Within Malawi, views on him ranged from a cult-like devotion to fear. While he portrayed himself as a caring headmaster to his people, his government was rigidly authoritarian even by African standards of the time. Although the constitution guaranteed civil rights and liberties, they meant almost nothing in practice, and Malawi was essentially a police state. Mail was opened and often edited. Telephones were tapped. Needless to say, overt opposition was not tolerated. Banda actively encouraged the people to report those who criticized him, even if they were relatives. Telephone conversations were known to be cut off if anyone said a critical word about the government. Opponents were often arrested, exiled (like Kanyama Chiume) or killed (like Dick Matenje or Dr Attati Mpakati). He once said that he would happily detain tens of thousands to maintain "national security" and an "efficient administration." Opponents were not safe in exile; assassinations were carried out by the secret service.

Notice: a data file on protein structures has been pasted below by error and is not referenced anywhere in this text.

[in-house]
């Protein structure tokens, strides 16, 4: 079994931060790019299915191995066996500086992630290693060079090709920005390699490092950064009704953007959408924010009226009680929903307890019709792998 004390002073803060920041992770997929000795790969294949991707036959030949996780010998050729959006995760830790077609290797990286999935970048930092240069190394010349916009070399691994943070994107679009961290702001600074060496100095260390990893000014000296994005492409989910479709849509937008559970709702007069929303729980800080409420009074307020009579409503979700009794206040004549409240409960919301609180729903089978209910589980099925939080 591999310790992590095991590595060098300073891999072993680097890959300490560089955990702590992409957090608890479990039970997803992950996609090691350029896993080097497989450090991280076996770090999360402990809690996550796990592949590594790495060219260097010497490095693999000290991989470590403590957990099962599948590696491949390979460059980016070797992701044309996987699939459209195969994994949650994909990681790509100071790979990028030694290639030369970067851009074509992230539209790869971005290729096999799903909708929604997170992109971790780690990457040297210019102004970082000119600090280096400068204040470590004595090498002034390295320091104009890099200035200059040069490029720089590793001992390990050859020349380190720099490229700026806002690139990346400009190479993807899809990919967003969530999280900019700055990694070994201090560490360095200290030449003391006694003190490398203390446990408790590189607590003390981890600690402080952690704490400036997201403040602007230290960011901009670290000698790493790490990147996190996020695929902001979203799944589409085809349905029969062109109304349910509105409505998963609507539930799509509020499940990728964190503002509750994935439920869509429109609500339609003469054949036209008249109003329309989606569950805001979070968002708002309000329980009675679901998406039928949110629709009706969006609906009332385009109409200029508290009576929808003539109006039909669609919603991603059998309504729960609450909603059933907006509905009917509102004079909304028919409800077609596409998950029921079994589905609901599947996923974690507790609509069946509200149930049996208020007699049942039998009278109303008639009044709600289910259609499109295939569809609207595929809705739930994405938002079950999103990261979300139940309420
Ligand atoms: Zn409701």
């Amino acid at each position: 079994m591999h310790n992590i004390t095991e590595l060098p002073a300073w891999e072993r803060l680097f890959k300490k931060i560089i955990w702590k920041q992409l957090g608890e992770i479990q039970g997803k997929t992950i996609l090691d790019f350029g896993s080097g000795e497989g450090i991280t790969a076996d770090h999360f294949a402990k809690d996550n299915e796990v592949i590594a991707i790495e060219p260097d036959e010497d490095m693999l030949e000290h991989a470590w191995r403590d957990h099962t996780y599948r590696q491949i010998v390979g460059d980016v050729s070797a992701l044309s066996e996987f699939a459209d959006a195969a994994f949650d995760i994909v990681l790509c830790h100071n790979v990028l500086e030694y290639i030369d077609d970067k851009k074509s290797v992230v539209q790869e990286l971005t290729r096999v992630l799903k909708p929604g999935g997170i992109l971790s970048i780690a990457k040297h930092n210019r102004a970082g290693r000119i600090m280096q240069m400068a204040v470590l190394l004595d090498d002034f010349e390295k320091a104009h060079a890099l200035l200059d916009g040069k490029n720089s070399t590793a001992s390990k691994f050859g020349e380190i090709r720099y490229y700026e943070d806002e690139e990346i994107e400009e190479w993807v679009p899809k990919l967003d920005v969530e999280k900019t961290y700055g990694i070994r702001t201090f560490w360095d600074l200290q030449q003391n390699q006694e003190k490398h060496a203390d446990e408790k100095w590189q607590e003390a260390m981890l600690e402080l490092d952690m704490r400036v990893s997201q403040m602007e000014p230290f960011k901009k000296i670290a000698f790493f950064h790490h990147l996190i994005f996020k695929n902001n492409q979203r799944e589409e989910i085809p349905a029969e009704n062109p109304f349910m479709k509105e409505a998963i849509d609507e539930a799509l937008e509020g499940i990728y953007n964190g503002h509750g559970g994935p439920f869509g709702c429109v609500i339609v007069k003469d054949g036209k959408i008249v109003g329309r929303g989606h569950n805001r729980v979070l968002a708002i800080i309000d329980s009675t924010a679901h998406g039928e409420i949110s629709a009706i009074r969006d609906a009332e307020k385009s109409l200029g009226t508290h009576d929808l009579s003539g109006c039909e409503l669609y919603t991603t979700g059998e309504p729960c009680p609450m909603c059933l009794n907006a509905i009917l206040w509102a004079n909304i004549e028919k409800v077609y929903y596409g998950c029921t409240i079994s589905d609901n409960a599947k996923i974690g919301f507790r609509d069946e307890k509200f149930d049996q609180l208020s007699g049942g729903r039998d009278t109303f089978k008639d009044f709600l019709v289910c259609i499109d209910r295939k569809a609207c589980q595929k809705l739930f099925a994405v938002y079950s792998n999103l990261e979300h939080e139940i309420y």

Banda was the subject of a very pervasive cult of personality. Every business building was required to have an official picture of Banda hanging on the wall, and no poster, clock or picture could be higher than his picture. Before every movie, a video of Banda waving to the people was shown while the anthem played. When Banda visited a city, a contingent of women were expected to greet him at the airport and dance for him. A special cloth, bearing the president’s picture, was the required attire for these performances. Churches had to be government sanctioned. All movies shown in theaters were first viewed by the Malawi Censorship Board and edited for content. Videotapes had to be sent to the Censorship Board to be viewed by censors. Once edited, the movie was given a sticker stating that it was now suitable for viewing, and sent back to the owner. Items to be sold in bookstores were also edited. Pages, or parts of pages, were cut out of magazines like Newsweek and Time. The press and radio were tightly controlled, and mainly served as outlets for government propaganda. Television was banned.